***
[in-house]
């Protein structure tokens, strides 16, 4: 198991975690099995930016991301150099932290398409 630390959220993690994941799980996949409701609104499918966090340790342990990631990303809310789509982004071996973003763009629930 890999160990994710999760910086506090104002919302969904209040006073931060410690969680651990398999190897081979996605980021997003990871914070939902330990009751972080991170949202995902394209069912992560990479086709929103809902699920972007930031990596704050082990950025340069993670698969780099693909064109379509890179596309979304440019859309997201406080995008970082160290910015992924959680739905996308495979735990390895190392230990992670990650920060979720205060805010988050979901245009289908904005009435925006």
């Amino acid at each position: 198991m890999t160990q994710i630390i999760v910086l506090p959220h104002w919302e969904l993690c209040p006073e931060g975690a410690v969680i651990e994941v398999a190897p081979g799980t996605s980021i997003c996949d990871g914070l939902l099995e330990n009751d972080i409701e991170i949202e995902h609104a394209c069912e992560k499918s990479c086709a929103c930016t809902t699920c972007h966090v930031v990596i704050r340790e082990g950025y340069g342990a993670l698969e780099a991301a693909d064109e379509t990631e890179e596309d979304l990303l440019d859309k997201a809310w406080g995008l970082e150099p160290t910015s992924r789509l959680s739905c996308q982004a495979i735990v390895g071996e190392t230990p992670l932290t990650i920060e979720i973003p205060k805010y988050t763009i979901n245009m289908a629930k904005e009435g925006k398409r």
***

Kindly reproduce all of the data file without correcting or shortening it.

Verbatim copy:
[in-house]
């Protein structure tokens, strides 16, 4: 198991975690099995930016991301150099932290398409 630390959220993690994941799980996949409701609104499918966090340790342990990631990303809310789509982004071996973003763009629930 890999160990994710999760910086506090104002919302969904209040006073931060410690969680651990398999190897081979996605980021997003990871914070939902330990009751972080991170949202995902394209069912992560990479086709929103809902699920972007930031990596704050082990950025340069993670698969780099693909064109379509890179596309979304440019859309997201406080995008970082160290910015992924959680739905996308495979735990390895190392230990992670990650920060979720205060805010988050979901245009289908904005009435925006």
């Amino acid at each position: 198991m890999t160990q994710i630390i999760v910086l506090p959220h104002w919302e969904l993690c209040p006073e931060g975690a410690v969680i651990e994941v398999a190897p081979g799980t996605s980021i997003c996949d990871g914070l939902l099995e330990n009751d972080i409701e991170i949202e995902h609104a394209c069912e992560k499918s990479c086709a929103c930016t809902t699920c972007h966090v930031v990596i704050r340790e082990g950025y340069g342990a993670l698969e780099a991301a693909d064109e379509t990631e890179e596309d979304l990303l440019d859309k997201a809310w406080g995008l970082e150099p160290t910015s992924r789509l959680s739905c996308q982004a495979i735990v390895g071996e190392t230990p992670l932290t990650i920060e979720i973003p205060k805010y988050t763009i979901n245009m289908a629930k904005e009435g925006k398409r």